Nanotube diode reverses itself

October 6/13, 2004

Researchers from GE Global Research Center have constructed from a single carbon nanotube a device that restricts the flow of electricity to a single direction and can electrically switch from one direction to the other.

Carbon nanotubes are rolled-up sheets of carbon atoms that can be narrower than a nanometer. A nanometer is one millionth of a milliliter, or the span of 10 hydrogen atoms.

This minuscule p-n junction diode could be used as a field-effect transistor or a light-emitting diode. The device is a step forward in the push to make nanoscale electronic components, which promise to be faster and lower-power than today's larger versions.

The device is made from a single-walled nanotube connected to electrodes at either end and with gate electrodes positioned beneath either end. Sending positive current to a gate electrode creates a positive electric field around a portion of the nanotube, making that area of the tube draw negatively charged current from the far contact electrode.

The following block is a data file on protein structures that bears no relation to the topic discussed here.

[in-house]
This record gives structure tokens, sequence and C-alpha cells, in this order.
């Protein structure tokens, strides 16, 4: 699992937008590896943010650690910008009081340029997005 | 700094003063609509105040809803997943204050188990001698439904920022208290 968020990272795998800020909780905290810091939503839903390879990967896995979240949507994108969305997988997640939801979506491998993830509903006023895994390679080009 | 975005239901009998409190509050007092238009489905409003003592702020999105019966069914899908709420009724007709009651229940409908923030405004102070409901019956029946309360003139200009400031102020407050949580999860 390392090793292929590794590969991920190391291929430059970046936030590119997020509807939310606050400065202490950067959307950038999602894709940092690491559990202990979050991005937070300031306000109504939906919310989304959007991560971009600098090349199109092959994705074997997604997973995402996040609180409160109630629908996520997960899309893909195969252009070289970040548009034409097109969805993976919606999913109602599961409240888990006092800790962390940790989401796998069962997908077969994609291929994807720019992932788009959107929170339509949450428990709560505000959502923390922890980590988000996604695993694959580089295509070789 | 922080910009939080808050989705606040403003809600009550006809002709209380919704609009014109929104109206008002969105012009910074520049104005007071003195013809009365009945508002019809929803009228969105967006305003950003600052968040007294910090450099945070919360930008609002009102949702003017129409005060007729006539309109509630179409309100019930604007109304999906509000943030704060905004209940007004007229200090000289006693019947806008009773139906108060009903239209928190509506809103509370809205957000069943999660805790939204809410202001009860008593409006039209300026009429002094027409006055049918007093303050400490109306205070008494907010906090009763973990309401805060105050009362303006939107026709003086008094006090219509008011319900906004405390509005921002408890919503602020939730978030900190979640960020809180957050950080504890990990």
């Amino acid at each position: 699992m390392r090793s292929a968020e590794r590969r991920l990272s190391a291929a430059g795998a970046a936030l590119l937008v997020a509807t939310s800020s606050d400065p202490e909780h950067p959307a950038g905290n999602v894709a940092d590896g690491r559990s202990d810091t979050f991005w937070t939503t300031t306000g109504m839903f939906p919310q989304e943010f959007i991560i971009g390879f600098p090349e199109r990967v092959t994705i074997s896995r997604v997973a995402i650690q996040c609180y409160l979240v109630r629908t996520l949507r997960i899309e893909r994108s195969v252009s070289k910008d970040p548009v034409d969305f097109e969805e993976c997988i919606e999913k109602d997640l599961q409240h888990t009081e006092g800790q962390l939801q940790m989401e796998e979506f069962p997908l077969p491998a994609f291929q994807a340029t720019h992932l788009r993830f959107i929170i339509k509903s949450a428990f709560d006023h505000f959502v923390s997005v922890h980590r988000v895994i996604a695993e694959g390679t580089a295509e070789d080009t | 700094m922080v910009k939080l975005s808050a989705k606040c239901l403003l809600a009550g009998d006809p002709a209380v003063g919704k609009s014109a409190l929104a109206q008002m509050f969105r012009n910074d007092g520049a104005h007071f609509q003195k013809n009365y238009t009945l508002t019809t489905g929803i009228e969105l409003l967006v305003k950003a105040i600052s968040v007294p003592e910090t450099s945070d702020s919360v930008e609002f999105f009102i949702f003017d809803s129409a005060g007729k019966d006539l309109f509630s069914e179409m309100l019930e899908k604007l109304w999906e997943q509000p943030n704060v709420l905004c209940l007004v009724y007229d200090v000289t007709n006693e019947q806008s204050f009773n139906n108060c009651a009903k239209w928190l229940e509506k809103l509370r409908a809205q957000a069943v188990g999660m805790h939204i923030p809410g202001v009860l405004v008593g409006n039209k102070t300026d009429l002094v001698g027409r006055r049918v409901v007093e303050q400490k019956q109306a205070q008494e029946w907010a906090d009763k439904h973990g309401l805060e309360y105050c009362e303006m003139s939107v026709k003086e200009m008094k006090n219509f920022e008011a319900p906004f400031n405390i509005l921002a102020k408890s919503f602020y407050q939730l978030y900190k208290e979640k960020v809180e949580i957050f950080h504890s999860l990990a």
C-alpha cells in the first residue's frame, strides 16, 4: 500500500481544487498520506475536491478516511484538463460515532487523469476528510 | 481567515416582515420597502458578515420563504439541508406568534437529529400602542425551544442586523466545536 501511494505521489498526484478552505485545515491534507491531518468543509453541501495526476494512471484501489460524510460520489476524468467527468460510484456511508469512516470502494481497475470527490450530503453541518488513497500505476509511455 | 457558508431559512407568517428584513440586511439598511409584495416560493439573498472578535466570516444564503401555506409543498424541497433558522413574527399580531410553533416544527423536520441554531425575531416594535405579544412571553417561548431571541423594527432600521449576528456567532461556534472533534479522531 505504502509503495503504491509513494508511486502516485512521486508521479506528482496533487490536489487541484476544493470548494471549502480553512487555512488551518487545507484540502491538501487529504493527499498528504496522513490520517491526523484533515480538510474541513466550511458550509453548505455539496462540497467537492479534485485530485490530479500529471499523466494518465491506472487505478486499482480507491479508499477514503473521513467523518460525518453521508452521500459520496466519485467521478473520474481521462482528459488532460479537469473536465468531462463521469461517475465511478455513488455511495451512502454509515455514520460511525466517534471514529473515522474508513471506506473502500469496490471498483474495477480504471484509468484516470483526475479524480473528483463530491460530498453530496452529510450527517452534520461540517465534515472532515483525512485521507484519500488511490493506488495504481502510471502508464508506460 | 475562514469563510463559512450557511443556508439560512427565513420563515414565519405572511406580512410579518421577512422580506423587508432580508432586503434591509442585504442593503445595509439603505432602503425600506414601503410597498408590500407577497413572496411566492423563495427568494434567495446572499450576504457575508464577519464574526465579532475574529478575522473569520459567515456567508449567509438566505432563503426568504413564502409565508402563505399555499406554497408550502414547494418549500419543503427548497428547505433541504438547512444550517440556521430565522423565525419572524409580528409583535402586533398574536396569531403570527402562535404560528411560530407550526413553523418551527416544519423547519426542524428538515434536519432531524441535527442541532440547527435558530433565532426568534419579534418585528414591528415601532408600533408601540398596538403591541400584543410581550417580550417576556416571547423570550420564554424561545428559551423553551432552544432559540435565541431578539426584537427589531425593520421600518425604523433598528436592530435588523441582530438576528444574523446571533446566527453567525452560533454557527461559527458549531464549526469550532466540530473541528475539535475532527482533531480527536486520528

Electronic components are usually modified using chemicals rather than an electrical field; the chemical method is difficult to do with carbon nanotubes, according to the researchers.

Discrete electronic or sensor components made from the nanotube devices could be used practically within a few years, but it is likely to be a decade or more before nanotube devices can be used for electronic applications that require millions of interconnected components, according to the researchers. The work appeared in the July 5, 2004 issue of Applied Physics Letters.

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